Traders debate how a trade war will affect the stock market

Traders pass in front of an American flag displayed outside of the New York Stock Exchange in New York.

Michael Nagle | Bloomberg | Getty Images
Traders pass in front of an American flag displayed outside of the New York Stock Exchange in New York.

On the way to work early Wednesday morning, the main topic of conversation was the fact that the Dow futures were down less than 200 points, a surprise given the announcement of tariffs on an additional $200 billion of China exports the previous evening.

You would have thought the market reaction would have been much worse, given that we are now on the brink of a real — not imagined — trade war. This fight is principally with China, but there are also tensions with key allies over aluminum and steel tariffs as well as with the EU over auto tariffs.

Markets more cautious than panicked over Trump tariffs, says Art Cashin   12:48 PM ET Wed, 11 July 2018 | 03:08

And yet the U.S. stock market has held up remarkably well. Stocks were down Wednesday, but the S&P 500 is up nearly 5 percent since bottoming in early May, outperforming most other countries, even as the trade wars accelerated.

While some insist that economic growth is the key to the market’s strength, others are noting that the effect of tax cuts and other stimulus is offsetting the negative trade war headlines: “Our belief is that tax reform has enabled the U.S. to withstand the trade battles more so than other countries,” Dan Clifton from Strategas wrote to clients this morning.

He estimates that, as a “worst-case” scenario, tariffs would cost $120 billion, but then he goes on to list the positive offsets from tax cuts and fiscal stimulus:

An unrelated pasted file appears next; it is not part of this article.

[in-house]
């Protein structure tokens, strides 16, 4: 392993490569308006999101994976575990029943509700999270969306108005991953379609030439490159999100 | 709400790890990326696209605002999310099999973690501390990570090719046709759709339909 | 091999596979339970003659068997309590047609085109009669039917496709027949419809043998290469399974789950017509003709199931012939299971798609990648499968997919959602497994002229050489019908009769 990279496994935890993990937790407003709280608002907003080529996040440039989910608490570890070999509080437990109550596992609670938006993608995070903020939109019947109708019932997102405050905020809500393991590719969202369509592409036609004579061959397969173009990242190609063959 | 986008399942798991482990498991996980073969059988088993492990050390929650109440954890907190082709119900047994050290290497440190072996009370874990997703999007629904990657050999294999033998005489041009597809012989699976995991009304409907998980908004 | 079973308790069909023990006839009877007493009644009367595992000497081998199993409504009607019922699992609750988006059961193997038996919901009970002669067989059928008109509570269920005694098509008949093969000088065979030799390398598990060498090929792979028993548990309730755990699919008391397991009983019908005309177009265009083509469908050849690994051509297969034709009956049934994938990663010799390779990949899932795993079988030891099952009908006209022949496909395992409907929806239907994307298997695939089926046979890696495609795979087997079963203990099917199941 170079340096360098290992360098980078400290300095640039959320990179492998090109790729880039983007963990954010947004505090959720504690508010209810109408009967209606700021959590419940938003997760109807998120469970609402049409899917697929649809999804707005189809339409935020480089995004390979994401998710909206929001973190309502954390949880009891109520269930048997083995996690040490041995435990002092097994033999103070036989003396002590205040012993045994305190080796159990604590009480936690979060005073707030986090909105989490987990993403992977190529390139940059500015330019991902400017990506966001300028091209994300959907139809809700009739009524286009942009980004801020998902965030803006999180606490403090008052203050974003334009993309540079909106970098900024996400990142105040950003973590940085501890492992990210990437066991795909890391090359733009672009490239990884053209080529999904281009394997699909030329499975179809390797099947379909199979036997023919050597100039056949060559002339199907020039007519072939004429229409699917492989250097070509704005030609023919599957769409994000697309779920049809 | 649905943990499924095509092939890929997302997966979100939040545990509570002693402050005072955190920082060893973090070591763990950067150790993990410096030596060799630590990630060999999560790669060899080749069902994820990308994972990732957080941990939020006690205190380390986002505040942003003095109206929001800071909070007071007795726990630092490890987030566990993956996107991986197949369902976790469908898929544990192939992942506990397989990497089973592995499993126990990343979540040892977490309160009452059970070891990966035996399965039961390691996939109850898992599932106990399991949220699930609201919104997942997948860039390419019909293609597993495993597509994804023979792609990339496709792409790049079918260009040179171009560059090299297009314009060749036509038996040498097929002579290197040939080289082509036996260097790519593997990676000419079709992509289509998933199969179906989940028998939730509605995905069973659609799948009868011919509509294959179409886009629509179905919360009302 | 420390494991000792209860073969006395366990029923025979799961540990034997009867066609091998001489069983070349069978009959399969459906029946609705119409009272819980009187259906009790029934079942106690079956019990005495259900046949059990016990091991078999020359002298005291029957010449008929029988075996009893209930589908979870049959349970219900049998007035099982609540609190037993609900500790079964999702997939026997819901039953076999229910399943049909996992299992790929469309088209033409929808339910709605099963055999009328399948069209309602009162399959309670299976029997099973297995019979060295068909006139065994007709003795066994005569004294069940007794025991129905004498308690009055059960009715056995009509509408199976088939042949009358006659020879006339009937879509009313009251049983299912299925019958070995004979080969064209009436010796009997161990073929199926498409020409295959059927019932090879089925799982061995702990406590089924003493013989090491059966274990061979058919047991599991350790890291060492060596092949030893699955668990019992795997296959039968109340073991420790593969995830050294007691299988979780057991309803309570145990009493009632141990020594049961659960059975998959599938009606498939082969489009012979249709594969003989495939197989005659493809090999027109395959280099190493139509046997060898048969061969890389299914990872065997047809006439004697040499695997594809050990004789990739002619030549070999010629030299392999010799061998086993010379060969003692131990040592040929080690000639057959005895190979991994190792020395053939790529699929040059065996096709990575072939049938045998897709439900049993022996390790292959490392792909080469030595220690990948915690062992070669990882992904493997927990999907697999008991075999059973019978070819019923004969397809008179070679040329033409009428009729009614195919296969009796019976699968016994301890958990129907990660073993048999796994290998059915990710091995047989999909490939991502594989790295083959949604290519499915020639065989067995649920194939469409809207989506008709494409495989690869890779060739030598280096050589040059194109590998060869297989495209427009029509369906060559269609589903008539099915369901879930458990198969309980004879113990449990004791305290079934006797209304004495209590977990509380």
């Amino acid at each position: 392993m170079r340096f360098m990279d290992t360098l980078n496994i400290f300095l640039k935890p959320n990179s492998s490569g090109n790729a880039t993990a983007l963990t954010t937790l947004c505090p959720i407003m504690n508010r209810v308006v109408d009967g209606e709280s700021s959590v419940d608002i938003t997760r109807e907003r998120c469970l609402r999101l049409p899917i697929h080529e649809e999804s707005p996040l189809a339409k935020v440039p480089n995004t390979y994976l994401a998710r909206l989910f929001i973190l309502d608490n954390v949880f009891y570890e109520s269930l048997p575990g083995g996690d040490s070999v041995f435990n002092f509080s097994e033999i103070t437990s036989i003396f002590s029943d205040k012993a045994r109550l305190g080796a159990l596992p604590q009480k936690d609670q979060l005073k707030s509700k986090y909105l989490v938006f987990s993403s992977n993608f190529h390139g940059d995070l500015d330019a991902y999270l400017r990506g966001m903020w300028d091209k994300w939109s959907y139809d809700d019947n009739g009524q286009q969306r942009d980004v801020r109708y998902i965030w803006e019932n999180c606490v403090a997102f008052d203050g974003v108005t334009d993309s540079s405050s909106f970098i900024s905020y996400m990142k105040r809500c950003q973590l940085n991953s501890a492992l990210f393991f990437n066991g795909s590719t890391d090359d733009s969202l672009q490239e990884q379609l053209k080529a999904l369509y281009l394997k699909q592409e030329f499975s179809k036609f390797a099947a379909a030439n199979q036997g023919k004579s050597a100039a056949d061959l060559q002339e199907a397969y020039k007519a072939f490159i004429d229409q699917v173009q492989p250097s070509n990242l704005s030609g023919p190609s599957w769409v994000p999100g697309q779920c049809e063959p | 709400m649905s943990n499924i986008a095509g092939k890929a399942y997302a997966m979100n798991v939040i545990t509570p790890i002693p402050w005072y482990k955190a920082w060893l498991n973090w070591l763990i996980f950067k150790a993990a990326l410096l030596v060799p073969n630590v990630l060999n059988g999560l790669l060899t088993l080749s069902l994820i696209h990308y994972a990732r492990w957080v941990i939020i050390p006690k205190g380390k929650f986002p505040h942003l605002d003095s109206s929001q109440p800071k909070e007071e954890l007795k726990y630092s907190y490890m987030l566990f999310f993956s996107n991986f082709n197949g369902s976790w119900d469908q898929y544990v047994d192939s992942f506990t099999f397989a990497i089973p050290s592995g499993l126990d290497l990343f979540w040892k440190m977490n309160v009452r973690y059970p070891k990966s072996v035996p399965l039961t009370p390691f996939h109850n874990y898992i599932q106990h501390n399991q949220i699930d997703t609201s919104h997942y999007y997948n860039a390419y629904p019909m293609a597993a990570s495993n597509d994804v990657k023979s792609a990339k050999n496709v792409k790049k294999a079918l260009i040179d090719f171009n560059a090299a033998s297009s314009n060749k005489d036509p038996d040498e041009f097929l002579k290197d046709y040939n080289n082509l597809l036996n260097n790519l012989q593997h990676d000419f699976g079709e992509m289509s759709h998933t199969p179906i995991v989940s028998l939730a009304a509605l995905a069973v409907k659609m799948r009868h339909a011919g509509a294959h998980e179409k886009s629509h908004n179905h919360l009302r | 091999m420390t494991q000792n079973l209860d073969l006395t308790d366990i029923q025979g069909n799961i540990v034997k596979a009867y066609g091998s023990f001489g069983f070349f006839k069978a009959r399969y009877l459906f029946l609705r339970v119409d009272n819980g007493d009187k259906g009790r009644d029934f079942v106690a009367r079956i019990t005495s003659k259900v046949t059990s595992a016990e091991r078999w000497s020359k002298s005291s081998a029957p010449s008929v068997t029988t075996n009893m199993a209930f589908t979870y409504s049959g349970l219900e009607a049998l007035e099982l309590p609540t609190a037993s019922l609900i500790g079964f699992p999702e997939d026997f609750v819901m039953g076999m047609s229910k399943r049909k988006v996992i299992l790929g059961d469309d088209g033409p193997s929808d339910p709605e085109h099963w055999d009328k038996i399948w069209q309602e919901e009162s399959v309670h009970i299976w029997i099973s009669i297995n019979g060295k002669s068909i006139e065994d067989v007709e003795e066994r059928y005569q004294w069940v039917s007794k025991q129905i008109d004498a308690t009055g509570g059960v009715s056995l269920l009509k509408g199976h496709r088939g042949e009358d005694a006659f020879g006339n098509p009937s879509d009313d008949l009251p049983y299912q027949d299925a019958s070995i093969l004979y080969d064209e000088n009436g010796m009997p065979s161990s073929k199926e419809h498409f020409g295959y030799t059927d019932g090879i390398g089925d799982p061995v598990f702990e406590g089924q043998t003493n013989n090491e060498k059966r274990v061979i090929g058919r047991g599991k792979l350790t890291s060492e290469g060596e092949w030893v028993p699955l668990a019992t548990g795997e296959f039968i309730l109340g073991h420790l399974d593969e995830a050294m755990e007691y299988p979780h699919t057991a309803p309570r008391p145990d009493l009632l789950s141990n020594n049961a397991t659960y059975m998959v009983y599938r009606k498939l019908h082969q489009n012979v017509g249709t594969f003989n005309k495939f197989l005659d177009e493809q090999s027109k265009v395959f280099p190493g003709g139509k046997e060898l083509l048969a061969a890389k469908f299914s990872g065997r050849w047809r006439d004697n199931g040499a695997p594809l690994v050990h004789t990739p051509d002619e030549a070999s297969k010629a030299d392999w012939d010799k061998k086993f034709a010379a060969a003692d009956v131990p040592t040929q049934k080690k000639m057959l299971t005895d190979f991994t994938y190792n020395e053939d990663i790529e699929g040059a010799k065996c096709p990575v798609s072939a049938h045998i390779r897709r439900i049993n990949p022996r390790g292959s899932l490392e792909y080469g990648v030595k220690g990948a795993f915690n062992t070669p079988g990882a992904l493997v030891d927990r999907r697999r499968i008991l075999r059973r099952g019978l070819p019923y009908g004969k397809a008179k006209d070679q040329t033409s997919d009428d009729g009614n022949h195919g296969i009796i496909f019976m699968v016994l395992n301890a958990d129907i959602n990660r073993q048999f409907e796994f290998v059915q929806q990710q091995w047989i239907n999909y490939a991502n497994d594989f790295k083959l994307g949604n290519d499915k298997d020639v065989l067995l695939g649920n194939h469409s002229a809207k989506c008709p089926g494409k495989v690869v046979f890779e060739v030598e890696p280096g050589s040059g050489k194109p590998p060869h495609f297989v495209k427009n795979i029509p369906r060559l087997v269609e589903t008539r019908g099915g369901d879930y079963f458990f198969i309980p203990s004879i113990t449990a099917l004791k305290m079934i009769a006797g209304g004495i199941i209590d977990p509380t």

U.S. fiscal stimulus:

Tax cuts: $200 billion

Federal spending: $100 billion

Profit repatriation: $500 billion

Source: Strategas

The estimated $800 billion from tax cuts and stimulus is far greater than his estimated worst-case scenario from tariffs of $120 billion, and this is a major fact holding the markets together.

Other market watchers seem to agree. Jan Hatzius of Goldman Sachs also told clients this week that, “We continue to believe the direct effects of the tariffs should be relatively minor for the US economy.” He estimates that the result of all tariffs so far proposed “would lower the level of US GDP by 0.1pp compared with no tariff increases” and that the effect of tariffs are only a small share of corporate profits “to date.”

It’s that “to date” part that has gotten a large part of the investor base considerably more nervous. Mike LaBella from QS Investors noted on CNBC Wednesday that, “Bringing in an additional $200 billion in potential tariffs can quickly escalate to over a trillion dollars of trade-related tariffs that hit both China, the US and the European Union. This is a major issue that the market, up until today, has been completely neglecting.”

The commodity markets aren’t neglecting the threat. Copper is down dramatically in the past month on concerns over a slowdown in China and an increase in trade tensions.

The Federal Reserve, at its last meeting, was already nervous. “[M]any District contacts expressed concern about the possible adverse effects of tariffs and other proposed trade restrictions, both domestically and abroad, on future investment activity; contacts in some Districts indicated that plans for capital spending had been scaled back or postponed as a result of uncertainty over trade policy.”

The Fed said this a month ago (June 12 to 13) — a time when tariffs looked like only a remote possibility. What side of this debate do you think they will be on now that tariffs have become very real?


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